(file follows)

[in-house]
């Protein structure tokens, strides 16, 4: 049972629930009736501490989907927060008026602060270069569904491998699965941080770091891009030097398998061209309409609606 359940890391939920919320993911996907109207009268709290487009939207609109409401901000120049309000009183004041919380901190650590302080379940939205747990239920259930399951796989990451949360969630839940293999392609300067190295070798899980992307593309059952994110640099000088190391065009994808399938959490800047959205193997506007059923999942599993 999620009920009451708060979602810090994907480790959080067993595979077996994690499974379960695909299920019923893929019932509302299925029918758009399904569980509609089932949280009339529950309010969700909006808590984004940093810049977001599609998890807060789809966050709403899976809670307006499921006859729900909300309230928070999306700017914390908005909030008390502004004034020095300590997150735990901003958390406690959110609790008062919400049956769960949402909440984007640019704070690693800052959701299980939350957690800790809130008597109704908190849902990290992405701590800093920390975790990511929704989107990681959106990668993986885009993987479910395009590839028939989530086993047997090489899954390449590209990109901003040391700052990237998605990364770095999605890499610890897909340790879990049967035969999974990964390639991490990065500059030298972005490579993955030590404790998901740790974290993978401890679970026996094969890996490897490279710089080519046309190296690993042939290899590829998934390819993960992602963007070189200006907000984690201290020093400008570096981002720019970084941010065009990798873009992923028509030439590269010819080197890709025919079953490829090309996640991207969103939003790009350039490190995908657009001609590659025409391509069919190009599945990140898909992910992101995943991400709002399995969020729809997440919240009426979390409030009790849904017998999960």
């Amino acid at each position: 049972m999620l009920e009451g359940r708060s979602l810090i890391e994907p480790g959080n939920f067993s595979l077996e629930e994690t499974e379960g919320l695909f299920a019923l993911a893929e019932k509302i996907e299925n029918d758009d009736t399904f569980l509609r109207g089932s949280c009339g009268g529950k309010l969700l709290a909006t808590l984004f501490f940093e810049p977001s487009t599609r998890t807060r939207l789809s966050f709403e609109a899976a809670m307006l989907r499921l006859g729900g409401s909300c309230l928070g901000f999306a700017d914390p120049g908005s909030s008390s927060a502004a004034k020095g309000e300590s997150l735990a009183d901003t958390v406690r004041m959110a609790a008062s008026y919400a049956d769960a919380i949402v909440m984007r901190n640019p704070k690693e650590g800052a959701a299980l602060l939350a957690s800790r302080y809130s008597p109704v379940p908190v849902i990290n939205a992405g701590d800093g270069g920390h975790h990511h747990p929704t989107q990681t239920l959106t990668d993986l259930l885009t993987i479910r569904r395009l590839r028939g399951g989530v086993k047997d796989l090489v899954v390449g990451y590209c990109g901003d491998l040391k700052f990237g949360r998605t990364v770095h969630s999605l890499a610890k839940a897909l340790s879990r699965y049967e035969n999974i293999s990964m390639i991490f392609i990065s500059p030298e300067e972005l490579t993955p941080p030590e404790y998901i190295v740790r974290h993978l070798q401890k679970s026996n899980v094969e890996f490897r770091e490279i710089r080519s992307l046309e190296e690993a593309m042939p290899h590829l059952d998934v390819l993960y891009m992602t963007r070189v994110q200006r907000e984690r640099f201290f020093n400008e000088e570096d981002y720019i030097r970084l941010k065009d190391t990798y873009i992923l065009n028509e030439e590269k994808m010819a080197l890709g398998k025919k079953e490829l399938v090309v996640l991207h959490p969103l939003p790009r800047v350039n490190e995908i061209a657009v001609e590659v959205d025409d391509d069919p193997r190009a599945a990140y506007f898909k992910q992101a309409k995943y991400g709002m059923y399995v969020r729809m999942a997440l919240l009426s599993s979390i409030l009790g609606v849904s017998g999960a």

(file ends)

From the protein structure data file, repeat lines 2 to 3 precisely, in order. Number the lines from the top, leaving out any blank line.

């Protein structure tokens, strides 16, 4: 049972629930009736501490989907927060008026602060270069569904491998699965941080770091891009030097398998061209309409609606 359940890391939920919320993911996907109207009268709290487009939207609109409401901000120049309000009183004041919380901190650590302080379940939205747990239920259930399951796989990451949360969630839940293999392609300067190295070798899980992307593309059952994110640099000088190391065009994808399938959490800047959205193997506007059923999942599993 999620009920009451708060979602810090994907480790959080067993595979077996994690499974379960695909299920019923893929019932509302299925029918758009399904569980509609089932949280009339529950309010969700909006808590984004940093810049977001599609998890807060789809966050709403899976809670307006499921006859729900909300309230928070999306700017914390908005909030008390502004004034020095300590997150735990901003958390406690959110609790008062919400049956769960949402909440984007640019704070690693800052959701299980939350957690800790809130008597109704908190849902990290992405701590800093920390975790990511929704989107990681959106990668993986885009993987479910395009590839028939989530086993047997090489899954390449590209990109901003040391700052990237998605990364770095999605890499610890897909340790879990049967035969999974990964390639991490990065500059030298972005490579993955030590404790998901740790974290993978401890679970026996094969890996490897490279710089080519046309190296690993042939290899590829998934390819993960992602963007070189200006907000984690201290020093400008570096981002720019970084941010065009990798873009992923028509030439590269010819080197890709025919079953490829090309996640991207969103939003790009350039490190995908657009001609590659025409391509069919190009599945990140898909992910992101995943991400709002399995969020729809997440919240009426979390409030009790849904017998999960």
């Amino acid at each position: 049972m999620l009920e009451g359940r708060s979602l810090i890391e994907p480790g959080n939920f067993s595979l077996e629930e994690t499974e379960g919320l695909f299920a019923l993911a893929e019932k509302i996907e299925n029918d758009d009736t399904f569980l509609r109207g089932s949280c009339g009268g529950k309010l969700l709290a909006t808590l984004f501490f940093e810049p977001s487009t599609r998890t807060r939207l789809s966050f709403e609109a899976a809670m307006l989907r499921l006859g729900g409401s909300c309230l928070g901000f999306a700017d914390p120049g908005s909030s008390s927060a502004a004034k020095g309000e300590s997150l735990a009183d901003t958390v406690r004041m959110a609790a008062s008026y919400a049956d769960a919380i949402v909440m984007r901190n640019p704070k690693e650590g800052a959701a299980l602060l939350a957690s800790r302080y809130s008597p109704v379940p908190v849902i990290n939205a992405g701590d800093g270069g920390h975790h990511h747990p929704t989107q990681t239920l959106t990668d993986l259930l885009t993987i479910r569904r395009l590839r028939g399951g989530v086993k047997d796989l090489v899954v390449g990451y590209c990109g901003d491998l040391k700052f990237g949360r998605t990364v770095h969630s999605l890499a610890k839940a897909l340790s879990r699965y049967e035969n999974i293999s990964m390639i991490f392609i990065s500059p030298e300067e972005l490579t993955p941080p030590e404790y998901i190295v740790r974290h993978l070798q401890k679970s026996n899980v094969e890996f490897r770091e490279i710089r080519s992307l046309e190296e690993a593309m042939p290899h590829l059952d998934v390819l993960y891009m992602t963007r070189v994110q200006r907000e984690r640099f201290f020093n400008e000088e570096d981002y720019i030097r970084l941010k065009d190391t990798y873009i992923l065009n028509e030439e590269k994808m010819a080197l890709g398998k025919k079953e490829l399938v090309v996640l991207h959490p969103l939003p790009r800047v350039n490190e995908i061209a657009v001609e590659v959205d025409d391509d069919p193997r190009a599945a990140y506007f898909k992910q992101a309409k995943y991400g709002m059923y399995v969020r729809m999942a997440l919240l009426s599993s979390i409030l009790g609606v849904s017998g999960a």